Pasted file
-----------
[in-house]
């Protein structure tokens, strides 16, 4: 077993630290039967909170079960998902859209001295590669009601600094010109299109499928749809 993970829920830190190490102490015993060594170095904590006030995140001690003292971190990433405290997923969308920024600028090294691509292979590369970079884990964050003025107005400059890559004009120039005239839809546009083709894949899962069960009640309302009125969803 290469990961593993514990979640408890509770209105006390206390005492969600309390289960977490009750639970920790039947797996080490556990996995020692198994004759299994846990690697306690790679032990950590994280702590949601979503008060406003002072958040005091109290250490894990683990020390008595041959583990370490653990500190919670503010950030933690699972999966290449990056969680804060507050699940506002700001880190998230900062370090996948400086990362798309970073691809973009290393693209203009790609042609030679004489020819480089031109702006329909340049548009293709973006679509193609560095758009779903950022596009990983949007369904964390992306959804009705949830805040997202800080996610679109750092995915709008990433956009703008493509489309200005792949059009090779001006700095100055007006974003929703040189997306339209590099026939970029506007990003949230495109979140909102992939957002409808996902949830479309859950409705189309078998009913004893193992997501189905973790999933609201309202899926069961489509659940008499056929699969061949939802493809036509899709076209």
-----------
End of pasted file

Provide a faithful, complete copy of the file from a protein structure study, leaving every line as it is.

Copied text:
[in-house]
């Protein structure tokens, strides 16, 4: 077993630290039967909170079960998902859209001295590669009601600094010109299109499928749809 993970829920830190190490102490015993060594170095904590006030995140001690003292971190990433405290997923969308920024600028090294691509292979590369970079884990964050003025107005400059890559004009120039005239839809546009083709894949899962069960009640309302009125969803 290469990961593993514990979640408890509770209105006390206390005492969600309390289960977490009750639970920790039947797996080490556990996995020692198994004759299994846990690697306690790679032990950590994280702590949601979503008060406003002072958040005091109290250490894990683990020390008595041959583990370490653990500190919670503010950030933690699972999966290449990056969680804060507050699940506002700001880190998230900062370090996948400086990362798309970073691809973009290393693209203009790609042609030679004489020819480089031109702006329909340049548009293709973006679509193609560095758009779903950022596009990983949007369904964390992306959804009705949830805040997202800080996610679109750092995915709008990433956009703008493509489309200005792949059009090779001006700095100055007006974003929703040189997306339209590099026939970029506007990003949230495109979140909102992939957002409808996902949830479309859950409705189309078998009913004893193992997501189905973790999933609201309202899926069961489509659940008499056929699969061949939802493809036509899709076209």